About the KS1 and KS2 Spelling Scheme
The school uses the ‘Topical Resources’ spelling scheme which is followed by a large number of primary schools across England.
This scheme provides carefully organised lists of spellings to be learned by pupils each week which the child is tested on.
Following this scheme across KS2 ensures that all phonic strands and high frequency spellings will have been learned in a systematic way, building on the Letters and Sounds Programme taught in KS1 and addressing the demands of the 2014 National Curriculum.
How are spelling lists determined?
At the start of each term, children are given a diagnostic spelling test. The outcome of this test determines the set of spelling words to be learnt throughout the term. If children score 8 out of 12 or more on a particular ‘phase’ of words, they can be assumed to have secured the sounds and patterns adequately within that test. Children begin their weekly spelling work on the first phase of words where their score is lower than 8 out of 12. As a result, children will have some spellings within their weekly lists that they can already spell.
How does the spelling programme work?
The spelling words build on letters and sounds teaching previously. Children first learn to spell in school by sound (i.e. phonetically), that is to say by using their auditory memory (memory of sounds), and then progress naturally to spelling by sight using their visual memory (memory of how a word looks).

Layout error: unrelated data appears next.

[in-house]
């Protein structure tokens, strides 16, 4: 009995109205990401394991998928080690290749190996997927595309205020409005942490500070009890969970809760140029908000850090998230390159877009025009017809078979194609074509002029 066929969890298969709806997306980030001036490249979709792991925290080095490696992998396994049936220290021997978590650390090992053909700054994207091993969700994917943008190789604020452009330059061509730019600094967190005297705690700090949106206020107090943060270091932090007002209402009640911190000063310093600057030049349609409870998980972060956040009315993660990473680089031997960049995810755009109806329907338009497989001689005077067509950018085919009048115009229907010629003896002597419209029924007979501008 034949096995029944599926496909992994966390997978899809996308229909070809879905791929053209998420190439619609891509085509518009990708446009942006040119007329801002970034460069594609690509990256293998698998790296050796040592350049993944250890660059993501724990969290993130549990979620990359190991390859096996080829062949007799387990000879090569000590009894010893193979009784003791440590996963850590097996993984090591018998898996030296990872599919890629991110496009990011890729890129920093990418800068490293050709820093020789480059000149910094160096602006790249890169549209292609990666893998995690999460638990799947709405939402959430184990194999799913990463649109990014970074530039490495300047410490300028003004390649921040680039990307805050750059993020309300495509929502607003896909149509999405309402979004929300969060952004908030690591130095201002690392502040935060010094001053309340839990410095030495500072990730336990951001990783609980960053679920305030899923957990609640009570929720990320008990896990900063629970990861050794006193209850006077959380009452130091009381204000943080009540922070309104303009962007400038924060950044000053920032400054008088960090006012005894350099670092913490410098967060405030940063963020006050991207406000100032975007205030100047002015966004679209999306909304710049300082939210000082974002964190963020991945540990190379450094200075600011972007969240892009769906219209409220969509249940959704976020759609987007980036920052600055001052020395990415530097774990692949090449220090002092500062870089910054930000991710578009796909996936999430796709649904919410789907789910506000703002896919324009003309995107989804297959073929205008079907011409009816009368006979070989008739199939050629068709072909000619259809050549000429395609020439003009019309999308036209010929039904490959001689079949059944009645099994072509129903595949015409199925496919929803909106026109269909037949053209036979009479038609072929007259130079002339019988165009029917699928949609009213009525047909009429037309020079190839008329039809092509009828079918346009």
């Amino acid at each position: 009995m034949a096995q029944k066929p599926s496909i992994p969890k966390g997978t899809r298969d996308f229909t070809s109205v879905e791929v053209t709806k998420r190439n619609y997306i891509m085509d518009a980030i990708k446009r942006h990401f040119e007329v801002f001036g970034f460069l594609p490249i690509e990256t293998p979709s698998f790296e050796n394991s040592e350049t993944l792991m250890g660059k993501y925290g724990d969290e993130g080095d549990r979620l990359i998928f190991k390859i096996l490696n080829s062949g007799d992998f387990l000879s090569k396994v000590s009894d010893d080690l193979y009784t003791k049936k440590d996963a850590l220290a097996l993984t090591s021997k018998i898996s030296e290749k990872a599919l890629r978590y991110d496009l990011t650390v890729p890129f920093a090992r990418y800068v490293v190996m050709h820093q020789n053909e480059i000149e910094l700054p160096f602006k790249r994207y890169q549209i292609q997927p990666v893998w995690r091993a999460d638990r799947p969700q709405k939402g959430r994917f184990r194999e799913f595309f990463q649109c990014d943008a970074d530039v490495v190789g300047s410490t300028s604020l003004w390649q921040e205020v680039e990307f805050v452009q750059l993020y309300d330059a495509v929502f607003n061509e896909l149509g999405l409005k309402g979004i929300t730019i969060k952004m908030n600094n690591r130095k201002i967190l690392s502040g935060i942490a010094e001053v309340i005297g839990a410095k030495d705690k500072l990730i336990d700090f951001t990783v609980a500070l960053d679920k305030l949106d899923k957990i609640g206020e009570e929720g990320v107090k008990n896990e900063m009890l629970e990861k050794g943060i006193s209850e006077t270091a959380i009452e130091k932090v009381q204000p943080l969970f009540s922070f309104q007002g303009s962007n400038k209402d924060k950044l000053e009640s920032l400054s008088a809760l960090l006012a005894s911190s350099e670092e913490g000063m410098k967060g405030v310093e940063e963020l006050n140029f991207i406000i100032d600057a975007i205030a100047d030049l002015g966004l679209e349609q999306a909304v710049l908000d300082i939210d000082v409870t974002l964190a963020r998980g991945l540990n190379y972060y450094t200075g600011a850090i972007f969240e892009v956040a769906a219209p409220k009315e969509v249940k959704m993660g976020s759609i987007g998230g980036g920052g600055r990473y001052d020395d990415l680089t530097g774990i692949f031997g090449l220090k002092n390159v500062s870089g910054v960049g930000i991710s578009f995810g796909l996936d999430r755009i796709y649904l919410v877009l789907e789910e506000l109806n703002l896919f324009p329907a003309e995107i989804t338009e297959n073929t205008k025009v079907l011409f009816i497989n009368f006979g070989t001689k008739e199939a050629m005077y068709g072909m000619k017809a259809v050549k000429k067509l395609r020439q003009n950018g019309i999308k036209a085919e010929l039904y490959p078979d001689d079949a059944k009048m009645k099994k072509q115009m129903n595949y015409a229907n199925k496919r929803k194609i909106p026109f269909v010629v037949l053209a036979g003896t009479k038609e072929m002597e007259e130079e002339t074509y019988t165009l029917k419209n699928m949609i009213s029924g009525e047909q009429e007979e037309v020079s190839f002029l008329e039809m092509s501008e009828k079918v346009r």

Sometimes, children need to have this phonological knowledge reinforced in order for them to apply their spelling knowledge and be aware of exceptions to spelling rules. Children’s spelling list are structured to reinforce children’s phonological knowledge. Children may have a good visual memory for some words but may have gaps in their auditory memory. This explains why children can learn to spell a more complex word with apparent ease, but make mistakes in spelling an ‘easier’ word.
KS2 have a weekly spelling lessons each week, as well as daily practise, to consolidate their phonological awareness each week to explicitly teach spellings. This scheme, reinforced by the spelling lessons, are an effective way of teaching spellings and likely to have a positive impact on children’s spelling ability in independent writing.